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Many of the major film composers of the 1960s and ’70s cut their teeth and honed their skills not on theatrical films but on work for the small screen. Writing for television taught them to create effective music quickly and economically. This wide-ranging 5CD set from Film Score Monthly (drawn from the archives of M-G-M Television) features rare and exciting television work by composers best known for feature films—John Williams, Leonard Rosenman, Dave Grusin, Jerry Fielding, George Duning, Lalo Schifrin—as well as musicians long adored for their television work, such as Gil Mellé, John Parker and Billy Goldenberg.
Disc One leads off the collection with John (“Johnny”) Williams’s music for a single episode of The Eleventh Hour (1963), a spin-off of the popular Dr. Kildare series. This is the only M-G-M series episode scored by Williams, who was primarily working for Universal at the time. It is followed by Leonard Rosenman’s score for The Phantom of Hollywood (1974), which mines the atonal and dissonant style of The Cobweb while also incorporating melodies from classic M-G-M musicals. Also heard on the first disc is jazz trumpeter Don Ellis’s brief but probing score for The Deadly Tower (1975), NBC’s controversial film about a real-life sniper who killed 13 people in a deadly shooting spree at the University of Texas in 1966.
Disc Two features Dave Grusin’s hip music for three episodes of Assignment: Vienna (1972-73), an international-intrigue series which starred Robert Conrad. Grusin incorporated a cimbalom into his otherwise contemporary jazz score to give the music an Old World flavor. Among the disc’s highlights are the pieces for jazz trio and quartet composed as source music for the nightclub operated by Conrad’s character, heard here for the first time absolutely complete (only truncated versions were featured in the show).
More music from the same series—but by a different composer—makes up the first half of Disc Three. John Parker, who also worked on CHiPs, brought a slightly more conventional sound to the show, although he too used cimbalom and a similar orchestration.
The other music featured on Disc Three comes from Jerry Fielding’s delightfully diverse score for the TV movie, Shirts/Skins (1973). Although he was better-known for scoring films that explored man’s dark side (The Wild Bunch, Straw Dogs), Fielding was equally adept at scoring comedies. This telefilm about six overstressed businessmen engaged in a wacky contest gave Fielding the opportunity to stretch his musical muscles in several directions. His big-band arrangement of “Sweet Georgia Brown” is just one aspect of this appealing score, which also includes a zany march, a bit of vaudeville and some quasi religioso moments for scenes set in a church.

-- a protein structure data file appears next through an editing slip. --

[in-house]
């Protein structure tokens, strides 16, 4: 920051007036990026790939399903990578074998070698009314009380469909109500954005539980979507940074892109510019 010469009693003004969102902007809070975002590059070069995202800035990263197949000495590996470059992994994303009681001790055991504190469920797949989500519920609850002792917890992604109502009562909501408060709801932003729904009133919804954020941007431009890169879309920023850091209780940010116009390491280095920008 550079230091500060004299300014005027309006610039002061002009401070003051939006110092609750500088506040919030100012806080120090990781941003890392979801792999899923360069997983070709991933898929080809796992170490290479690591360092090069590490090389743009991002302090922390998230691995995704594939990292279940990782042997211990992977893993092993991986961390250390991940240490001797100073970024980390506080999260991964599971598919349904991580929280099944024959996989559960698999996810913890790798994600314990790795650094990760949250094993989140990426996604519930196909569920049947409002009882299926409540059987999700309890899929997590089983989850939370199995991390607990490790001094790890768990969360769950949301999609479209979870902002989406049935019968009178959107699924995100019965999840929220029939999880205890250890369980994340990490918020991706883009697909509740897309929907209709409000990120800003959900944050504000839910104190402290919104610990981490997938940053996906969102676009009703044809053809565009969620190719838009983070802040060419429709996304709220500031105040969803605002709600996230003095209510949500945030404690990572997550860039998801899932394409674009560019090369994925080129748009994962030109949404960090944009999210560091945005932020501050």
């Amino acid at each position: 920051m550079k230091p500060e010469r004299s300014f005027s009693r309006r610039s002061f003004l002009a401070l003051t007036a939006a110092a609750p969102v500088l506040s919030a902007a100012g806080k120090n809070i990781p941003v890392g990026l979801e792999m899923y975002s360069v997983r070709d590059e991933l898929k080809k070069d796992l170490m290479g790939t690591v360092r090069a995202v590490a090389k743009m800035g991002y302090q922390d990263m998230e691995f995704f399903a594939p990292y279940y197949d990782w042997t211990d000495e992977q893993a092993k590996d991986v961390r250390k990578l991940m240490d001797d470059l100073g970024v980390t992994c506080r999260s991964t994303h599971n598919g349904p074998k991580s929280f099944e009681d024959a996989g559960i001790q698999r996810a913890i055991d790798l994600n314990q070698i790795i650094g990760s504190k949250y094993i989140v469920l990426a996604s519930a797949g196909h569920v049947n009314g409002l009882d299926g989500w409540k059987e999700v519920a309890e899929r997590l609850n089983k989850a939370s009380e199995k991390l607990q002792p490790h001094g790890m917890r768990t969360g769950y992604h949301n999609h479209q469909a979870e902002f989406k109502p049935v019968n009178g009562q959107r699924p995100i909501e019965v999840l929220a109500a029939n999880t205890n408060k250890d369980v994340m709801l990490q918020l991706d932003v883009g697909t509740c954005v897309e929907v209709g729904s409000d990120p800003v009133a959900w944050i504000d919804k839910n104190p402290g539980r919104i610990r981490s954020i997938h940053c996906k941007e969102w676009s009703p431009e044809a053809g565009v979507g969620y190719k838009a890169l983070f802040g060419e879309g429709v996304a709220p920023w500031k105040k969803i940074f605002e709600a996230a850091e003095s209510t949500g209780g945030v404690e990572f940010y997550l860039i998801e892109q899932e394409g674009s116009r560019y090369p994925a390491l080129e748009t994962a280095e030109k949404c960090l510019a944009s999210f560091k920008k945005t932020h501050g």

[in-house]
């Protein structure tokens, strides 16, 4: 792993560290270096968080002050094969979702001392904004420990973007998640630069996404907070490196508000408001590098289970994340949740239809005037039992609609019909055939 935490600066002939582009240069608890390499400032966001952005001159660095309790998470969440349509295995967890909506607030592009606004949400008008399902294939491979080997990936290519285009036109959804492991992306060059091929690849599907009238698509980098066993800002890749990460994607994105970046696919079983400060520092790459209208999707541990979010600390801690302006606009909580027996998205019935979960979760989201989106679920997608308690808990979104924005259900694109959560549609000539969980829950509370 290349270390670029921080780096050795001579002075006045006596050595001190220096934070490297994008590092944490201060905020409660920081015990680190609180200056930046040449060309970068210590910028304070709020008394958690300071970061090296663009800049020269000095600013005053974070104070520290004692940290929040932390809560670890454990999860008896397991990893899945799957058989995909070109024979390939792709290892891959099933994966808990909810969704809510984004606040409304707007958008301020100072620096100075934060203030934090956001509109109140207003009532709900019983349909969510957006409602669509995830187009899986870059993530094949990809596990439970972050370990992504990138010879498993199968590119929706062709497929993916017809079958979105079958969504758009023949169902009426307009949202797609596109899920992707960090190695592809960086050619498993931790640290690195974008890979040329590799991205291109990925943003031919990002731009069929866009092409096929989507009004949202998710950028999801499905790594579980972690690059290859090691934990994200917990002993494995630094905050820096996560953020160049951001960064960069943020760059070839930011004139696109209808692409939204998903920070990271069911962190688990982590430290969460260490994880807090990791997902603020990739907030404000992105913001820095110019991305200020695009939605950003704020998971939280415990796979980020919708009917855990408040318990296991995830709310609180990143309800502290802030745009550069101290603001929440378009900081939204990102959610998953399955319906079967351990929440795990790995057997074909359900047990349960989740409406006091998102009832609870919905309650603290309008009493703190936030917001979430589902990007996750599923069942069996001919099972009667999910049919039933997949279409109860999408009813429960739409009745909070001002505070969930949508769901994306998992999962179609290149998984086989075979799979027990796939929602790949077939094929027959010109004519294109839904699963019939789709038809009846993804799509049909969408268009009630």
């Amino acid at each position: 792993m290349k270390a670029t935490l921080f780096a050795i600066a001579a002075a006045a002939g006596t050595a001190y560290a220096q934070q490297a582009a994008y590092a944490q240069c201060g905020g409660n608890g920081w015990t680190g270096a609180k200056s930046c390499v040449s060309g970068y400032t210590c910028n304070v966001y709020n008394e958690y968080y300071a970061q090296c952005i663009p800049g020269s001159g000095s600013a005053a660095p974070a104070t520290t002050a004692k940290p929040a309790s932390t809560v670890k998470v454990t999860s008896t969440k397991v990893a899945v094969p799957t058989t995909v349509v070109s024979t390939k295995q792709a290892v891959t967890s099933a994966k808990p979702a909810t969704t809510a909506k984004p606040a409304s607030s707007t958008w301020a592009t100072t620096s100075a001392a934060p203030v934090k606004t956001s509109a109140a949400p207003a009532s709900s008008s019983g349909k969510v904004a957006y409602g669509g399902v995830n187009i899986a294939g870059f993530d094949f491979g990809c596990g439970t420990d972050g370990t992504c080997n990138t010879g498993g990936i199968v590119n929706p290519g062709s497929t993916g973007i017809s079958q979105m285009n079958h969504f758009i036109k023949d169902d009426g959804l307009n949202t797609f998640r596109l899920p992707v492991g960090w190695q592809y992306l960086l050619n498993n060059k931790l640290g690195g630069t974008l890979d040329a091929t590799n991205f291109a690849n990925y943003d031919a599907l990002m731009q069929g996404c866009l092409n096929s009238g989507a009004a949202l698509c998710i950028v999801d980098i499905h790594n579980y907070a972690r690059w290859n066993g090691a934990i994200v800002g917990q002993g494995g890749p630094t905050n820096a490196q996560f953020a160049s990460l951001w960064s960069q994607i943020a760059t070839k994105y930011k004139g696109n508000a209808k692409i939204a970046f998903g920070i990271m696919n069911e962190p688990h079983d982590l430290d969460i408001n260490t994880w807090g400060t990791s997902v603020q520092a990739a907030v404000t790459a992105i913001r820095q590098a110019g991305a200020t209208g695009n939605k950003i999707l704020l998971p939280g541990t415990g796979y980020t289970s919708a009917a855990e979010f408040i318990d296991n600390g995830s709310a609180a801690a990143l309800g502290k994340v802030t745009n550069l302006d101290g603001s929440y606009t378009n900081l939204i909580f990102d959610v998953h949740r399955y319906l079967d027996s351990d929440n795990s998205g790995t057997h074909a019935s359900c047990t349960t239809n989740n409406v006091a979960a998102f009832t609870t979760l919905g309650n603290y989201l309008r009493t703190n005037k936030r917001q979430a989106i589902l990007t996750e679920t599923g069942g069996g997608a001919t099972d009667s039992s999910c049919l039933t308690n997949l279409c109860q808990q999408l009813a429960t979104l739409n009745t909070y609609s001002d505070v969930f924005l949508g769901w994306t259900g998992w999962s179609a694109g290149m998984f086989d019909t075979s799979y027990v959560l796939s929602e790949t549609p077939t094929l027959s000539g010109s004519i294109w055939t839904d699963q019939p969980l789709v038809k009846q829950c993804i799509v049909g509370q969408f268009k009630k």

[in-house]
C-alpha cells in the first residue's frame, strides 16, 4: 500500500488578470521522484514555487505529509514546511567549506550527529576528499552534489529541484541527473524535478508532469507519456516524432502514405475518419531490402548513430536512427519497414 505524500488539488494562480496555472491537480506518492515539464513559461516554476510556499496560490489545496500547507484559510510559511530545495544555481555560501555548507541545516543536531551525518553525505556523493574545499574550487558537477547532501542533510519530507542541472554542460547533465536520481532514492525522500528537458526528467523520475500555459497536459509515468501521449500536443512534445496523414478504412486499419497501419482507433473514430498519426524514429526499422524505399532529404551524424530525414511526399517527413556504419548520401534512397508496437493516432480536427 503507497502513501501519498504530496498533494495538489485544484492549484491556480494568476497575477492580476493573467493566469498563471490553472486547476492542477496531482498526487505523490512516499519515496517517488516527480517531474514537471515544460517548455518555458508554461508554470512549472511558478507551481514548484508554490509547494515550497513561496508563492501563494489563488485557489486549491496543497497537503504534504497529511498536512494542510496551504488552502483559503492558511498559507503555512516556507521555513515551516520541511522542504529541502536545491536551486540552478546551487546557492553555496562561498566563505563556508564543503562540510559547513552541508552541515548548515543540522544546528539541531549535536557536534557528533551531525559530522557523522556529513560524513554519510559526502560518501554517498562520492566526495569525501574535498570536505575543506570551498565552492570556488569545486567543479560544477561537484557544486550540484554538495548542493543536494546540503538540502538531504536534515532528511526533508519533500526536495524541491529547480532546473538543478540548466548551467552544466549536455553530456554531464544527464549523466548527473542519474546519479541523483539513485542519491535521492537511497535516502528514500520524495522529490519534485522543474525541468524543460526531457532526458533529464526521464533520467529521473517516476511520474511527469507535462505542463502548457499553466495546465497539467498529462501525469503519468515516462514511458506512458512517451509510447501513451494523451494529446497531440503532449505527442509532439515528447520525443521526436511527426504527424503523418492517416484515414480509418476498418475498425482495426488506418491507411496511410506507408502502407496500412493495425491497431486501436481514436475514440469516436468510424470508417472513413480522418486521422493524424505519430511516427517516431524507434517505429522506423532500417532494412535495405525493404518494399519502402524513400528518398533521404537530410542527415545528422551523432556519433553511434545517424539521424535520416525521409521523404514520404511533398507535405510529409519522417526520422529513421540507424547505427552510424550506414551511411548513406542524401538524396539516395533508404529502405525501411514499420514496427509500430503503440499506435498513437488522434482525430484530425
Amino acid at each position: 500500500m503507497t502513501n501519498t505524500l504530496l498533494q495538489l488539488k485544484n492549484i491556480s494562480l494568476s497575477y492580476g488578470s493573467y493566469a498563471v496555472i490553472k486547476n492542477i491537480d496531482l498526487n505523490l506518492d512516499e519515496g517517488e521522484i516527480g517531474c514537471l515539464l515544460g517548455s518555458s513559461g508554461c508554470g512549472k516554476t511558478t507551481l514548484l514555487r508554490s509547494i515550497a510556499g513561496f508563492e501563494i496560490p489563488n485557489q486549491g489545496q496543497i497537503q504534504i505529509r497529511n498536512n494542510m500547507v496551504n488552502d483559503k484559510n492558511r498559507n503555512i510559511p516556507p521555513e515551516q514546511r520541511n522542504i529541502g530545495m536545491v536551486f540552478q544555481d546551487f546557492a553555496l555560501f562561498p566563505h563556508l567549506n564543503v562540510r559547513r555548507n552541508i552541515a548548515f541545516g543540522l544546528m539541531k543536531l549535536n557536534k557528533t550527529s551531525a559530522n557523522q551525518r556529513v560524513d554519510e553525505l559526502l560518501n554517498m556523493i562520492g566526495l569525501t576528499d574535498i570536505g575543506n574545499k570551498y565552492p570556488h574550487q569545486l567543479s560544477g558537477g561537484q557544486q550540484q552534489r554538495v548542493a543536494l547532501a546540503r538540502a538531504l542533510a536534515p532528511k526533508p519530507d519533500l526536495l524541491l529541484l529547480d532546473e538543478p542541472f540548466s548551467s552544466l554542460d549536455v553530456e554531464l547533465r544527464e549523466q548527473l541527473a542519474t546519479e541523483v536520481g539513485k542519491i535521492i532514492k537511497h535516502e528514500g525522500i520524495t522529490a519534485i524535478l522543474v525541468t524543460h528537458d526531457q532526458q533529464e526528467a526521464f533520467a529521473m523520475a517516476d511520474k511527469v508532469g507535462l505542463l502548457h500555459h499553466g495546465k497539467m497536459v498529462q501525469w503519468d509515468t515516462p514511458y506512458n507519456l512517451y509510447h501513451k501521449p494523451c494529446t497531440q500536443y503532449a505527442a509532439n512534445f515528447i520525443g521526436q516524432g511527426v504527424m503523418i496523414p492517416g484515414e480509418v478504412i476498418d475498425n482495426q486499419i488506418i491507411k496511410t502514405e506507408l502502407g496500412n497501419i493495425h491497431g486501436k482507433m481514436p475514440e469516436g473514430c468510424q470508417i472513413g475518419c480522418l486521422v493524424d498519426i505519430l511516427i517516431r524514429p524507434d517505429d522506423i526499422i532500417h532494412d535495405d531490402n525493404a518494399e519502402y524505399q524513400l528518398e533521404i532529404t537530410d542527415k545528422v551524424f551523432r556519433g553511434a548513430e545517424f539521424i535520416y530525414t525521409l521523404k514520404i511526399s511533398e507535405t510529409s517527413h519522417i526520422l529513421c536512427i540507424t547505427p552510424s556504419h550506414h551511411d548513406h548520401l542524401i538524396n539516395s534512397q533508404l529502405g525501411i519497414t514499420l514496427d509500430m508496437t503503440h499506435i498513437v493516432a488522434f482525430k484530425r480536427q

Disc Four is devoted to music from Then Came Bronson—both George Duning’s largely traditional score for the TV-movie/pilot (1969) and Gil Mellé’s more diverse contribution to two episodes of the ensuing series (1969-70). Duning’s romantic idiom was perfectly suited to this tale of a motorcycle-riding drifter out to discover himself and his country, encompassing a beautiful love theme in its rich orchestral palette (the score is for a relatively large group of 35 musicians). Mellé’s two episode scores include one fairly traditional effort, “The Circle of Time” (this was before his electronic music breakthrough), and a more intriguing, jazz-based score written for only eight players (“The Forest Primeval”). He adapted the latter into a 14-minute jazz suite (“Waterbirds”) for a rare 1970 LP.
Lalo Schifrin’s complete score for Earth II (1971) (which FSM previewed in The Cincinnati Kid, Lalo Schifrin Scores Vol. 1), a science-fiction TV movie with its otherworldly sounds created by non-traditional use of orchestral instruments as well as extensive use of electronics, opens Disc Five. It is followed by music for a 1976 failed pilot film about an international “Impossible Missions”-type team, High Risk, composed by Billy Goldenberg. Mysterious, restrained yet elegant, this score also explores unique sounds with such instruments as electric sitar, synthesizer and echoplexed electric flutes.
The 32-page booklet includes extensive background notes by film and TV music historian Jon Burlingame, plus stills and artwork selected by Joe Sikoryak—BUT there’s more! With so much fascinating music contained on these discs, FSM is providing additional notes online for selected scores. This historical collection sheds new light on the work of several well-known composers and is a must-buy for all collectors interested in the “full picture” of ’60s and ’70s dramatic scoring. Order yours and “tune in” today.